Φ(x)=ϕ0(x)β0+1√L∑q≠0(uqβqeiqx−v∗qβq∗e−iqx). (8)

Here is a stochastic representation of the full field operator for the atoms.

#### Trapped Gases

Placing atoms in a non-uniform potential results in a spatially-varying initial noise distribution even at . For a combined harmonic trap and optical lattice we write the external potential as , where is the lattice photon recoil energy and is the lattice period. The Bogoliubov equations now become spatially dependent and need to be solved numerically Pethick and Smith (2002). In Eq. (3) we replace and , where the index refers to the mode number. In the lowest order approximation the quasi-particle mode functions and are obtained in the Bogoliubov theory. In several cases of interest where the multi-mode structure of the excitations become important, the Bogoliubov approximation is insufficient due to the large contribution of the quadratic fluctuation terms. One consequently needs to use a higher-order theory in which case the ground-state and the excited-state populations are solved self-consistently. One such candidate is the gapless Hartree-Fock-Bogoliubov (HFB) formalism: this is similar to the usual HFB approach, but constructed in such a manner that there is no gap in its excitation spectrum at zero momentum. The coupled equations for the ground state and excitations thus take the general form Hutchinson et al. (1998); Proukakis et al. (1998)

 (^L−U\scriptsize c¯Nc|ϕ0|2)ϕ0=0 (9) ^Luj−U\scriptsize c¯Ncϕ20vj=ϵjuj, ^Lvj−U\scriptsize c¯Ncϕ∗20uj=−ϵjvj. (10)

where and () are restricted to the subspace orthogonal to . In order to express these in a form amenable to stochastic simulations, we have used the notation . Here

 ^L≡−ℏ22m∂2∂x2+V(x)+2U\scriptsize c¯Nc|ϕ0|2+2U\scriptsize e% n′(x)−μ, (11)

and is the chemical potential. This general notation contains numerous theories as sub-cases for appropriate choices of the interaction strength of a condensed atom with another condensed atom () or a thermal atom (): the Bogoliubov approximation is obtained by setting , in Eq. (II.1.2). Setting and yields the gapless HFB theory (the G1 version in Ref. Proukakis et al. (1998)); here is the depleted density, and the anomalous pair correlation, both of which introduce back-action of the excitations on the ground-state. Hence, Eqs. (9) and (II.1.2) must be solved iteratively until the solutions converge. In the non-uniform case the number of excited-state atoms is given by

 N′=∫dx∑j[(|uj(x)|2+|vj(x)|2)nBE(ϵj)+|vj(x)|2], (12)

and the total atom number may be fixed in each realization as in the uniform case Martin and Ruostekoski (2010, 2010). The gapless HFB theory was introduced as a stochastic sampling technique for TWA simulations in Ref. Gross et al. (2011) to model reduced atom number fluctuations, fragmentation and spin-squeezing in optical lattice systems.

#### Quasicondensate Description

In tightly-confined 1d traps, the phase fluctuations may be enhanced compared to those obtained using the standard Bogoliubov theory Kheruntsyan et al. (2003). A more accurate description can be calculated using quasi-condensate formalism Mora and Castin (2003) that can be particularly important, e.g., to phase kinks Martin and Ruostekoski (2010, 2010). In the quasi-condensate description we write the field operator as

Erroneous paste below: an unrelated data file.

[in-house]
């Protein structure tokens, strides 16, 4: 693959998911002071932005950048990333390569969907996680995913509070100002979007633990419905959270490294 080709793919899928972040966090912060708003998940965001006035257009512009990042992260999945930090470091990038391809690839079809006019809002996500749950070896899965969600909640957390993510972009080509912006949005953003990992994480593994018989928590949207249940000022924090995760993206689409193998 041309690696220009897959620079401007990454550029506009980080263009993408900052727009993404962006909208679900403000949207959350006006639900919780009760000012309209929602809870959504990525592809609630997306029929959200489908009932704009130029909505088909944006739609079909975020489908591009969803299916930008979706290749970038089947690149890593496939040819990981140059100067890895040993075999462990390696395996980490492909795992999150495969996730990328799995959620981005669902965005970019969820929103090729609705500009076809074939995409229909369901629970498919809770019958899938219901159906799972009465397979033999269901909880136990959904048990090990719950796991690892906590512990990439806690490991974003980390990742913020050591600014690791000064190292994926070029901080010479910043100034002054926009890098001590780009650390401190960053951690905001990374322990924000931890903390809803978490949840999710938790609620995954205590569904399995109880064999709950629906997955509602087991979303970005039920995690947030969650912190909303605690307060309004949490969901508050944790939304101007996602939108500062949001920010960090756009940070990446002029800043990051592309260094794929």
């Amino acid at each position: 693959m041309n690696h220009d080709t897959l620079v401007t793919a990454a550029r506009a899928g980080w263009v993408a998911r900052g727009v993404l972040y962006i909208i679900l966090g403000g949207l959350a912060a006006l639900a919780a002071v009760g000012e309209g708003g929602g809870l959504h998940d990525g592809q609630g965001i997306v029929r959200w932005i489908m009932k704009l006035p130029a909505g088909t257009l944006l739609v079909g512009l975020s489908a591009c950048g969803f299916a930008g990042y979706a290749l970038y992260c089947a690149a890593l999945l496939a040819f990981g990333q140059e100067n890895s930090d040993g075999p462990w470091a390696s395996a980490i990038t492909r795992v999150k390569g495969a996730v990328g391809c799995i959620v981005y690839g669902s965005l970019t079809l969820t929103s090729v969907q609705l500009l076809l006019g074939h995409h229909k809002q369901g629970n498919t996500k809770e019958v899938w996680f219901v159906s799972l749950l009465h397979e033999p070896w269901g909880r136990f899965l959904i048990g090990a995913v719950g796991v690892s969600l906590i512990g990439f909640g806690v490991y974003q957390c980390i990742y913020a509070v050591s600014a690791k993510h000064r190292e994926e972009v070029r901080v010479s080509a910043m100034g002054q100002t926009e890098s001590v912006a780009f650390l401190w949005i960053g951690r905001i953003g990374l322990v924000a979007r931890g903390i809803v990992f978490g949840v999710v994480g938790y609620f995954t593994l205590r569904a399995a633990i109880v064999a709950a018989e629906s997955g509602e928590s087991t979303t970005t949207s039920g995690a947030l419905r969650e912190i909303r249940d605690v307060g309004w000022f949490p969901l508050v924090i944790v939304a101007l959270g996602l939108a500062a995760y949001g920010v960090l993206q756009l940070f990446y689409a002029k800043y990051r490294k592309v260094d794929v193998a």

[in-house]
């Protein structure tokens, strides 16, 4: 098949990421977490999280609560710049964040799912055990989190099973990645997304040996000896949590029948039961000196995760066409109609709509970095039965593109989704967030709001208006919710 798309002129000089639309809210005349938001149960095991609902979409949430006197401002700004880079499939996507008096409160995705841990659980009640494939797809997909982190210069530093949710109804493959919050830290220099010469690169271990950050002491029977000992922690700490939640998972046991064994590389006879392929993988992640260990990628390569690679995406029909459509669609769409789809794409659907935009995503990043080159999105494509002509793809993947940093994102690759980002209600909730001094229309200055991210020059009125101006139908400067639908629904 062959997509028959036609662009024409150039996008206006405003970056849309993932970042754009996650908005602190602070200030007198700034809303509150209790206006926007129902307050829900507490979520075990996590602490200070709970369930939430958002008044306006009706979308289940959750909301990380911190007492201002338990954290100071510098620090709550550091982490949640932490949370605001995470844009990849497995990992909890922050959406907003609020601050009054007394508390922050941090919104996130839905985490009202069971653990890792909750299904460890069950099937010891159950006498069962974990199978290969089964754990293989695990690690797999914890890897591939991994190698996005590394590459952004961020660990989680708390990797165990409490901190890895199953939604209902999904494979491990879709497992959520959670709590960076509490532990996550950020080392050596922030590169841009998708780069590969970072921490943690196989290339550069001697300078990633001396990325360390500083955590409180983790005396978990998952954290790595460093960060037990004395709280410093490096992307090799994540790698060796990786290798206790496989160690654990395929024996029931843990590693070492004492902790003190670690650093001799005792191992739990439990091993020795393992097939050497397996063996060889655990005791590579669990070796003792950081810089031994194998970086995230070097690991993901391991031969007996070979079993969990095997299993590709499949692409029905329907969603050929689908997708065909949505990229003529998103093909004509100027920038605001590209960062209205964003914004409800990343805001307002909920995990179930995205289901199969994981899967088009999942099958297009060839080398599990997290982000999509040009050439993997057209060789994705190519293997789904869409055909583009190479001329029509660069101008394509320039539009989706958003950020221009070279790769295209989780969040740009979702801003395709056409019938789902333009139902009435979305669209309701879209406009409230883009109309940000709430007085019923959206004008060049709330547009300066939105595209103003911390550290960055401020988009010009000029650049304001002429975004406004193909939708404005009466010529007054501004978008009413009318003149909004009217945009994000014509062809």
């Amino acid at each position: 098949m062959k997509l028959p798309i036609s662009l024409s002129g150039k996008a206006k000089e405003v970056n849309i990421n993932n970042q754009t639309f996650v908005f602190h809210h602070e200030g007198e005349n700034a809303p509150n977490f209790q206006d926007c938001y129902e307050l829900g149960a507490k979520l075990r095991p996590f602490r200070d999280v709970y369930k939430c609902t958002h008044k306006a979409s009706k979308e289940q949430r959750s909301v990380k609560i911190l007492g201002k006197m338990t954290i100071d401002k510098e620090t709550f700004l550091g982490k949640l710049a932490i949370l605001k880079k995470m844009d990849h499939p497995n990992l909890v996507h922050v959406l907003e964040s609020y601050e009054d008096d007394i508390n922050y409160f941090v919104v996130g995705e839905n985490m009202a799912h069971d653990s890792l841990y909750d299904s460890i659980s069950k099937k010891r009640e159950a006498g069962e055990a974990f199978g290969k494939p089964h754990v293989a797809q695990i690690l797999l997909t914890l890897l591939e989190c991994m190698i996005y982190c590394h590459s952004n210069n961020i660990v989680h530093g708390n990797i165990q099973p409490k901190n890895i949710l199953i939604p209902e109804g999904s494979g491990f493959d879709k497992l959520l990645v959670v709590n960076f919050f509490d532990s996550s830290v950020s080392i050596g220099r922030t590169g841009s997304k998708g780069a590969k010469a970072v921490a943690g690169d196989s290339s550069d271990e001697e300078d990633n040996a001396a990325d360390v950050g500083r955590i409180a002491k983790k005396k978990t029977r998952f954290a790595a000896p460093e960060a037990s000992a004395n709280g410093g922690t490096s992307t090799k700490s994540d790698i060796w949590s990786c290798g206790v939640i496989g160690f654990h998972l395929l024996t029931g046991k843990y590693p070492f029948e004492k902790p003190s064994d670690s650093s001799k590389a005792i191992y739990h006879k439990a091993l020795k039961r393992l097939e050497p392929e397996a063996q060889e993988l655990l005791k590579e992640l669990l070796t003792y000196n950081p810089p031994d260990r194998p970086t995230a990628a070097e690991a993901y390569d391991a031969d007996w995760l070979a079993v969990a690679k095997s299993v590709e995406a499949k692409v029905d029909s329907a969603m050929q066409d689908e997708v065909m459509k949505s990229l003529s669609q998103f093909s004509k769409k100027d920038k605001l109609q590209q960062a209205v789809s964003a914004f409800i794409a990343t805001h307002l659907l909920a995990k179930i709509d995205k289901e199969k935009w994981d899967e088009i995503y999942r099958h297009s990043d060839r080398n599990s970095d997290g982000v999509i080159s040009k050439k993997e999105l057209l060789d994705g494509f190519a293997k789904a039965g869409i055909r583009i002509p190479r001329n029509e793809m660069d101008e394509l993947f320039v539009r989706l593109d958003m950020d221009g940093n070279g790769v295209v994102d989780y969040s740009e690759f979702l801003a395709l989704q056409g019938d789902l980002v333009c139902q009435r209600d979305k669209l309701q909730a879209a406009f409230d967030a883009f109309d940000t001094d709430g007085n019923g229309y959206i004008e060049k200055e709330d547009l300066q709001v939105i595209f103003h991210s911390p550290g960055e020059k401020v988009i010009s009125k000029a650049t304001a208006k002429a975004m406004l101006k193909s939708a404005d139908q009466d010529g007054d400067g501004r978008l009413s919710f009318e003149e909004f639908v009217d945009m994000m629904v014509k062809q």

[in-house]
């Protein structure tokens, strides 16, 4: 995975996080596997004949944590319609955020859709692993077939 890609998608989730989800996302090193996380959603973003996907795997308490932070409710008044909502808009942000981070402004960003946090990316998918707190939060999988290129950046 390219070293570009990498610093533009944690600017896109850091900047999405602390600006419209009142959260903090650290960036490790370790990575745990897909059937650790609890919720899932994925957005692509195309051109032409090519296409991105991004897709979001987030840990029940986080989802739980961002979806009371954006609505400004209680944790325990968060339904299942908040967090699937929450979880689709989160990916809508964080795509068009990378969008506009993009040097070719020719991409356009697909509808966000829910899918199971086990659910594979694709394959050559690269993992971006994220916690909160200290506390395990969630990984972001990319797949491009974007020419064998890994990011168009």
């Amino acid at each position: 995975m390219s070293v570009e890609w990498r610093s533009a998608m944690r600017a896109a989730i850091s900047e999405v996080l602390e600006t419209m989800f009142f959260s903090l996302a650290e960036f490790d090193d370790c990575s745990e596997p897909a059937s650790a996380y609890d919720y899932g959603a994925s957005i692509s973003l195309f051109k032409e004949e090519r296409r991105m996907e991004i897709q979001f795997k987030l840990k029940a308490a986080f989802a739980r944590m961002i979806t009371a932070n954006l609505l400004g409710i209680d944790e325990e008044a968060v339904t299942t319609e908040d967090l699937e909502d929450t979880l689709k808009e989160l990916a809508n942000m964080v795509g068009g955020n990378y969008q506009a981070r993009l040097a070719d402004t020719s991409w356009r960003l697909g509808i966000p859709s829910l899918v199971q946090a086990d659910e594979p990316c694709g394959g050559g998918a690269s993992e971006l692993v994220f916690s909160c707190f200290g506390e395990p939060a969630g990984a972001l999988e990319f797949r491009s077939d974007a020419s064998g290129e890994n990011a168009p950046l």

^Ψ(x)=√n0(x)+δ^n(x)exp[i^θ(x)]. (13)

The density and phase operators are written as (for )

 ^θ(x) = −i2√n0(x)∑j(θj(x)^bj−θ∗j(x)^b†j), (14) δ^n(x) = √n0(x)∑j(δnj(x)^bj+δn∗j(x)^b†j), (15)

where and are given in terms of the solutions to the Bogoliubov equations (see the previous section). This results in a stochastic Wigner representation of phase and density operators. The stochastic initial state at for the time evolution then reads Martin and Ruostekoski (2010, 2010)

 Φ(x)=√n0,W(x)+δnW(x)exp(iθW(x)), (16)

where the ground-state density .

#### Relaxation

We may also consider an ideal, non-interacting BEC as an initial state for the TWA simulations, but before the actual time evolution, we can continuously turn up the nonlinear interactions between the atoms. If the process is slow enough and relaxes to the ground state, we may be able to produce the stochastic initial state of the interacting system. Although this may simplify the calculations, in practice the technique in a closed system does not necessarily converge to the correct interacting state Isella and Ruostekoski (2006). More complex models with open systems, kinetic equations and time-dependent noise can help the relaxation process at finite temperatures Cockburn et al. (2010).

### ii.2 Wigner Representation and Symmetric Ordering

The Wigner distribution returns symmetrically-ordered expectation values of any stochastic representations of quantum operators. In particular, the expectation values of the full multi-mode Wigner fields in the TWA simulations of the time-dynamics are symmetrically ordered with respect to every mode. In general, this can significantly complicate the analysis of the numerical results when quantum fluctuations are important Isella and Ruostekoski (2006). A numerically practical transformation of the symmetrically-ordered expectation values to the normally-ordered expectation values of physical observables can be done using projection techniques (see Refs. Isella and Ruostekoski (2005, 2006); Gross et al. (2011)). In the presence of an optical lattice, a natural approach is to project the stochastic field on to the several lowest mode functions of the individual lattice sites. We denote the annihilation operator for the atoms in the th vibrational mode of the site as . We write the corresponding stochastic amplitude as which can numerically be obtained from